Santa Fe, N.M.
Though Santa Fe is known best for its adobe architecture and abundance of art galleries, it is one of the best pound-for-pound food cities in America. It’s hard to find a bad meal in the New Mexican capital, where locals’ fave La Choza plates up stacked enchiladas and hearty chilis alongside stellar margaritas. You’ll also be in for the dining experience of a lifetime at Sazon, a AAA Four-Diamond Mexican spot that looks like an art gallery, where servers present and clear your table in silent synchronization.
Food aside, Santa Fe is brimming with history and art to explore, where you can peruse galleries along Canyon Road, or visit one of the oldest houses in America whose foundation dates to the year 1200. There’s also an authentic Japanese onsen spa located in the mountains at Ten Thousand Waves, and a pretty respectable daytime ski resort a little higher at Ski Santa Fe.
San Marcos, Texas
Not to besmirch the good city of Austin, Texas, but over the past couple decades it’s gotten a little…California. For a glimpse of what Austin might have been like 40 or 50 years ago, head 40 minutes away to San Marcos. The city sits around a busy downtown square, where bars, restaurants and independent boutiques keep the vibe distinctly local. You’d do well to take it in with a view from the Shade Rooftop Patio Bar. But as the party stretches long into the night, you may well find yourself doing tequila shots with drag queens at Stonewall Warehouse. Or watching a live band at the spot where Geroge Strait got his start at the Chatham Street Warehouse.
Partying isn’t the only thing on the menu in the home of Texas State University. San Marcos is also where you’ll find the headwaters of the San Marcos River, one of America’s great tubing locations. If you prefer your tubing with some adrenaline, the city’s also not far from mega-water park Schlitterbahn. San Marcos is a mix of hippie cowboys, college kids and tech people who know there’s a better Austin out there. And as long as it stays under the radar, San Marcos will still be cool.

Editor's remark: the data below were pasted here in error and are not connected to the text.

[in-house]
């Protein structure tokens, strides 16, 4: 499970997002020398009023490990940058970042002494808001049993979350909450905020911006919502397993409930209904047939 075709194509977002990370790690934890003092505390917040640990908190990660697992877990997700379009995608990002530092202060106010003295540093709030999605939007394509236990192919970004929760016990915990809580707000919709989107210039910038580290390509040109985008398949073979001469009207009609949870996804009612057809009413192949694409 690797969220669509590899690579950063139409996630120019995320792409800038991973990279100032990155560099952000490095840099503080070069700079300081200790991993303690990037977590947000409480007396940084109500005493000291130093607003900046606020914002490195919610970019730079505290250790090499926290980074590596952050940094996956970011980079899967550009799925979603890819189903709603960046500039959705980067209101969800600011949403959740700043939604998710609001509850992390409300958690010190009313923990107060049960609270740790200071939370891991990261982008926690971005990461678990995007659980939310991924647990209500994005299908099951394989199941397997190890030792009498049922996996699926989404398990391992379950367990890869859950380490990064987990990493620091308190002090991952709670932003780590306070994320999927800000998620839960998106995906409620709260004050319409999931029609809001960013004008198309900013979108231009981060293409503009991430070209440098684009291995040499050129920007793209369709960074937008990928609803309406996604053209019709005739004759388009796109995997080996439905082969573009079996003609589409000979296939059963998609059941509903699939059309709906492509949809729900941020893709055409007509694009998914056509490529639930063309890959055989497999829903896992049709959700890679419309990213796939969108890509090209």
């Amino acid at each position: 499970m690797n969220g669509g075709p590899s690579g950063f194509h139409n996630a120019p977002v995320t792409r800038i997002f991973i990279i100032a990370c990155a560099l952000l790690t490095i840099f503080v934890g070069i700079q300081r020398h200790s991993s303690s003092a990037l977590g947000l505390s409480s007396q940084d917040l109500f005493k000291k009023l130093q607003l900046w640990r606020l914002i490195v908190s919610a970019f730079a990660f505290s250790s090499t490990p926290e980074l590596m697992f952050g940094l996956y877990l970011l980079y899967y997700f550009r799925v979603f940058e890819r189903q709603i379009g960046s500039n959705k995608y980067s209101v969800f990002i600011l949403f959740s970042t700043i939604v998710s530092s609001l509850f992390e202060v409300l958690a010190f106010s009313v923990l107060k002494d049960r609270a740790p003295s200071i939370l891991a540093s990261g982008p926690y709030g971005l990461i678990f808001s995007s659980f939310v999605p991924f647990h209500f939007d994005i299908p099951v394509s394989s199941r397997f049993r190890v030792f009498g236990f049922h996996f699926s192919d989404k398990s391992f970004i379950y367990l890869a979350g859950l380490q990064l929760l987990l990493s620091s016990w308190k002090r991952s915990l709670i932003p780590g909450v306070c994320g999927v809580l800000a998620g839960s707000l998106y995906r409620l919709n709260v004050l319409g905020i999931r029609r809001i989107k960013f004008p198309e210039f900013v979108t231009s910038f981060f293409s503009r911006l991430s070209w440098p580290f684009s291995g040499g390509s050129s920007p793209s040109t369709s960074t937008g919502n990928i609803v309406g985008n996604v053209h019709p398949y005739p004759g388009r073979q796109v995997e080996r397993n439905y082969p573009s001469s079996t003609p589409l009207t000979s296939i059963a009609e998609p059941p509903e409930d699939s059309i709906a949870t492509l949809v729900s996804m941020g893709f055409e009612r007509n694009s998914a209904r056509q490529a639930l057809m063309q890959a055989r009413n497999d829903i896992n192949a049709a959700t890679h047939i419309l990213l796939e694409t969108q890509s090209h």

The birthplace of Elvis Presley doesn’t shy away from its place in rock ‘n’ roll history. And, yes, for an Elvis fan it’s an unbelievably cool place to visit, as you can go from his boyhood home to his elementary school and sit in a booth at his favorite diner all within blocks. But this slice of old Mississippi offers more than just a collection of Elvis murals; it’s also got loads of friendly locals, insane food and deep American history.
After you’ve done the Elvis trail, head a bit out of town to the Natchez Trace Visitor Center. Tupelo is the midpoint of the famous route from Nashville to Natchez, and you can hike through the historic trade routes and learn all about it at the official visitors center. Closer to downtown, post up for drinks at the sparkling new Hotel Tupelo, whose restaurant boasts the most inventive seafood dishes in the state. Also make a point to check out Kermit’s Outlaw Kitchen, who serves crazy margaritas on its sidewalk tables. Or head out to the Blue Canoe, where you can snack on Memphis barbecue edamame while watching acts who just might be the next Elvis.
California’s abundance of jaw-dropping nature and National Parks is known the world over. But few people realize it extends nearly all the way to the Oregon border, much of which is easily accessible from Redding. It’s the home base for California’s Waterfall Loop, a trail of 13 waterfalls that involve zero hiking and plenty of awe. Redding’s also a short trip from Lassen National Park, the state’s most under-appreciated park that features steaming lava fields, glaciers and lots of other stuff you’d only expect to see in Iceland.
In town, Redding has plenty to offer too. Woody’s Brewing pours smooth beers in the shadow of the mountains, which make for a refreshing reward after a day of exploring. You can also replenish your protein at Market Street Steakhouse downtown, whose cuts hold up to any farther south in SF. Then finish the evening with a slow stroll over Redding’s iconic Sundial Bridge, and chill out with dessert and a bottle of wine at Mosaic.
Once upon a time, Franklin, Tennessee, was best known as the site of the bloodiest battle of the Civil War. You can still visit the site, but over the past decade or so this historic Nashville suburb has morphed into a destination for food, music and yes, a little history. Its turn-of-the-century downtown is filled with bars, restaurants and antique shops. And eateries like Red Pony and Cork & Cow have given Franklin some serious culinary cred.Franklin’s also a short hop from Arrington Vineyards, a little slice of Napa with live music in its massive barn. You can also easily spend a day drinking beer and tubing down the Harpeth River, then visiting the llamas on its namesake farm. Franklin’s also home to the annual Pilgrimage Music Festival, headlined this year by Chris Stapleton. Though if you want to see big names, you can just head into Kimbro’s Pickin’ Parlor, a rustic local venue where celebrity artists who live nearby are known to drop in.